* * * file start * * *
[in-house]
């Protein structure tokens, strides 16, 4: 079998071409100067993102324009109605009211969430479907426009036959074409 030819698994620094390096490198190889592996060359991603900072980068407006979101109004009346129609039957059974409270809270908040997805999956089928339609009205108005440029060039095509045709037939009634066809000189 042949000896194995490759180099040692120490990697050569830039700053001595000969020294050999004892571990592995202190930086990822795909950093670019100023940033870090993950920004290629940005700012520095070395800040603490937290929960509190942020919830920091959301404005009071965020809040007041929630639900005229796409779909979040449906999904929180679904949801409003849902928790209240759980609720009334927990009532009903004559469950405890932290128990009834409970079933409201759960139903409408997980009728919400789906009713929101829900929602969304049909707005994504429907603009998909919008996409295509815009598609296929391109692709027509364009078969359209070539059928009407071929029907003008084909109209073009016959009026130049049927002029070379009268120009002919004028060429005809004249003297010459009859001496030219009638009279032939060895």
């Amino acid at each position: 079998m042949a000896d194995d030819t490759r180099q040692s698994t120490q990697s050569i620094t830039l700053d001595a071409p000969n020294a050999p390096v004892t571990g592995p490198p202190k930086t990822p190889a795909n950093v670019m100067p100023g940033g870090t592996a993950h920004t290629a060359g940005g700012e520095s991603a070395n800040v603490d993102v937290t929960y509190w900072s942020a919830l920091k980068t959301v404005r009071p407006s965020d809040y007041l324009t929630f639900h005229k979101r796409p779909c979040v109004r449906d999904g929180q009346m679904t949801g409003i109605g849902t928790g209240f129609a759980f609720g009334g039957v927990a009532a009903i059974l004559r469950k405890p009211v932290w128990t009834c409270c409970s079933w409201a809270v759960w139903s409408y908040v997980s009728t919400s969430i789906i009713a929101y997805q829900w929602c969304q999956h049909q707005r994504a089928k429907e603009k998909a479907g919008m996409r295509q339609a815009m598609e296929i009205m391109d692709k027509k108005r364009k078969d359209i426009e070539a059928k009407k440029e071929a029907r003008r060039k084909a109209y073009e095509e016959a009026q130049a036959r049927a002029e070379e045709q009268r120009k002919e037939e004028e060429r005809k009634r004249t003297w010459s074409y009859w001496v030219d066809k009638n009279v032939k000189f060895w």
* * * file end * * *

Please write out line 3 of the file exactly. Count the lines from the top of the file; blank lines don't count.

């Amino acid at each position: 079998m042949a000896d194995d030819t490759r180099q040692s698994t120490q990697s050569i620094t830039l700053d001595a071409p000969n020294a050999p390096v004892t571990g592995p490198p202190k930086t990822p190889a795909n950093v670019m100067p100023g940033g870090t592996a993950h920004t290629a060359g940005g700012e520095s991603a070395n800040v603490d993102v937290t929960y509190w900072s942020a919830l920091k980068t959301v404005r009071p407006s965020d809040y007041l324009t929630f639900h005229k979101r796409p779909c979040v109004r449906d999904g929180q009346m679904t949801g409003i109605g849902t928790g209240f129609a759980f609720g009334g039957v927990a009532a009903i059974l004559r469950k405890p009211v932290w128990t009834c409270c409970s079933w409201a809270v759960w139903s409408y908040v997980s009728t919400s969430i789906i009713a929101y997805q829900w929602c969304q999956h049909q707005r994504a089928k429907e603009k998909a479907g919008m996409r295509q339609a815009m598609e296929i009205m391109d692709k027509k108005r364009k078969d359209i426009e070539a059928k009407k440029e071929a029907r003008r060039k084909a109209y073009e095509e016959a009026q130049a036959r049927a002029e070379e045709q009268r120009k002919e037939e004028e060429r005809k009634r004249t003297w010459s074409y009859w001496v030219d066809k009638n009279v032939k000189f060895w």